Wednesday, June 27, 2012
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By Amy Norton
NEW YORK (Reuters Health) – Women who are stressed and anxious before in vitro fertilization (IVF) are no less likely to have a baby, new research suggests. But if the treatment fails, it may take a toll on their mental health.
In two separate studies in the journal Fertility and Sterility, researchers found women with anxiety or depression symptoms were just as likely as others to become pregnant.
One study focused on women undergoing IVF and the other followed women trying to conceive naturally.
“Our findings are consistent with the most recent research,” said Lauri A. Pasch, a clinical psychologist at the University of California, San Francisco Center for Reproductive Health, and the lead researcher on the IVF study.
Based on that body of research, she told Reuters Health, “I think we can safely say to women, ‘Stop worrying about being worried.'”
Women should not feel pressured to be a “good IVF patient” who’s free of stress, Pasch said. And they should not blame themselves if they feel stressed out and their IVF attempt fails.
The other study, from the UK, looked at 339 women who were trying to become pregnant naturally.
Overall, 61 percent of them became pregnant over about six months. And the odds of success were not linked to women’s mental well-being once the researchers accounted for factors like their age and smoking habits, a team led by Courtney Lynch of the Ohio State University College of Medicine in Columbus reported.
WHEN IVF DOESN’T WORK
On the other hand, women who try IVF and fail may see their mental health suffer, Pasch and her colleagues found.
The researchers followed 202 women undergoing IVF at five San Francisco practices. All of the women were interviewed before their IVF attempt, which included standard questionnaires on depression and anxiety.
Overall, the study found, women whose IVF treatment failed were at greater risk of anxiety or depression in the months afterward.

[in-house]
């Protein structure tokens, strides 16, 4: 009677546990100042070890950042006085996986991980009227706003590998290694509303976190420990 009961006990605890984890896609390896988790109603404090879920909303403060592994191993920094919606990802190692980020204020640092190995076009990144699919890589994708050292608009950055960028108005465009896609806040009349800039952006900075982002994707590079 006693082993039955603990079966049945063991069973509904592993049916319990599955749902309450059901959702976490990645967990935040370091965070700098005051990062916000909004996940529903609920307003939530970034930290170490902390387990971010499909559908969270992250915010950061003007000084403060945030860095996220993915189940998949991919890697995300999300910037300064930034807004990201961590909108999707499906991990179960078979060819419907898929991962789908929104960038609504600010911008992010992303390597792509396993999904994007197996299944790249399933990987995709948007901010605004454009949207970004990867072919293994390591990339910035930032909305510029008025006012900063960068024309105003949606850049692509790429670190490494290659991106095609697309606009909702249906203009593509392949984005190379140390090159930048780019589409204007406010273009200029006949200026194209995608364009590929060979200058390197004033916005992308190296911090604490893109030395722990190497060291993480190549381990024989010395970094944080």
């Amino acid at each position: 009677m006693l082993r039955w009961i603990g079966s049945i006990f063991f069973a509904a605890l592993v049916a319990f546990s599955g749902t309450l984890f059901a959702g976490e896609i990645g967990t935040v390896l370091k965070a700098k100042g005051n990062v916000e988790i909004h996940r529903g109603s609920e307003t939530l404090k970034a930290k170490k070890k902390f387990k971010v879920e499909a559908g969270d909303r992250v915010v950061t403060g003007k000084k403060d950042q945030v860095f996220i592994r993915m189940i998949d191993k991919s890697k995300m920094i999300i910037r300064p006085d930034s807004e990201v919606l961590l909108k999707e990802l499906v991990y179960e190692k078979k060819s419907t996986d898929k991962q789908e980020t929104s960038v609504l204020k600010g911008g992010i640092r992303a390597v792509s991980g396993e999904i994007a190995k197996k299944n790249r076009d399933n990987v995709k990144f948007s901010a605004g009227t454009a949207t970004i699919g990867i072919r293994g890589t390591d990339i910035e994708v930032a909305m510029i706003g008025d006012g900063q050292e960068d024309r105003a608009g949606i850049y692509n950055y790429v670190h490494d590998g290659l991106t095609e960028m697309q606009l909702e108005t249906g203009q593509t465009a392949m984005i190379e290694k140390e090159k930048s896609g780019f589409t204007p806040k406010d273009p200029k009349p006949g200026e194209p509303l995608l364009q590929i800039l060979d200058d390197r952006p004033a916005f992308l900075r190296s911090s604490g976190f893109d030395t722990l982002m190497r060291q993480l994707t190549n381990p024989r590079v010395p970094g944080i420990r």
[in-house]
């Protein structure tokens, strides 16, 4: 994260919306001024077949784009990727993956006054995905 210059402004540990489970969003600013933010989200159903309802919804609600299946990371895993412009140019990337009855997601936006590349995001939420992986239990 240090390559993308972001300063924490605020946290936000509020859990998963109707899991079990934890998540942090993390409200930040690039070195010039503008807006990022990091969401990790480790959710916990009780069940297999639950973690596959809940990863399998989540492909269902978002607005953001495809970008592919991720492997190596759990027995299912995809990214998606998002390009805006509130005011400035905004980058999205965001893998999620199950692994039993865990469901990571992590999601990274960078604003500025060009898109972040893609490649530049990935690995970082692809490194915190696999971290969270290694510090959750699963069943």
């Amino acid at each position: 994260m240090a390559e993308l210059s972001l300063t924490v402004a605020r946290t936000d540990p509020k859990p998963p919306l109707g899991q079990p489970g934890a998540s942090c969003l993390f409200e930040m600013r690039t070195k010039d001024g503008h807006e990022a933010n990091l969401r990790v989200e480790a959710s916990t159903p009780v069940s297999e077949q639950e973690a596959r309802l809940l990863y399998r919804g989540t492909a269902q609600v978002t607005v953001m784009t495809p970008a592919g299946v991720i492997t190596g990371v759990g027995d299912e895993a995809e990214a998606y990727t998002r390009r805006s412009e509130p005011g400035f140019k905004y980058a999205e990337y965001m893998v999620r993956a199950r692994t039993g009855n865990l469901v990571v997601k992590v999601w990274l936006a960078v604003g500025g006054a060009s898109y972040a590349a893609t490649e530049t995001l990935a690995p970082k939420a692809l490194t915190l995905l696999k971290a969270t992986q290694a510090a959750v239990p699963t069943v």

Of 103 women with a failed attempt, 60 percent had symptoms of a clinical anxiety disorder – up slightly from 57 percent before their IVF cycles. And 44 percent had clinical depression, which was up from 26 percent before treatment.
It’s not surprising that many women with a failed IVF attempt would have such symptoms, according to Pasch. But there has actually been little research into how IVF outcomes may affect women’s mental health, she said.
And although women with a failed try at IVF were at higher risk, even women who became pregnant had substantial rates of depression and anxiety, Pasch’s team found.
During pregnancy, 30 percent of those women had depression in the “clinical range,” while half had clinical-level anxiety. Those rates were close to what they were before IVF.
According to Pasch, infertility practices should do more to help women with mental health symptoms – though not because it would be expected to improve their odds of IVF success.
“Psychological interventions need to be geared toward helping women feel better, and not toward increasing their chances of pregnancy,” Pasch said.
Some larger, university-linked infertility centers have on-site services for women who want mental health counseling. But most practices do not, Pasch said.
Women can, however, ask their center for a referral to counseling if they need it. Pasch said there are also organizations that offer help, like information on local support groups.
Those include the American Fertility Association (www.theafa.org http://www.theafa.org) and Resolve: The National Infertility Association (www.resolve.org http://www.resolve.org).
SOURCE: http://bit.ly/MpROEn and http://bit.ly/NNkmak Fertility and Sterility, online June 13, 2012.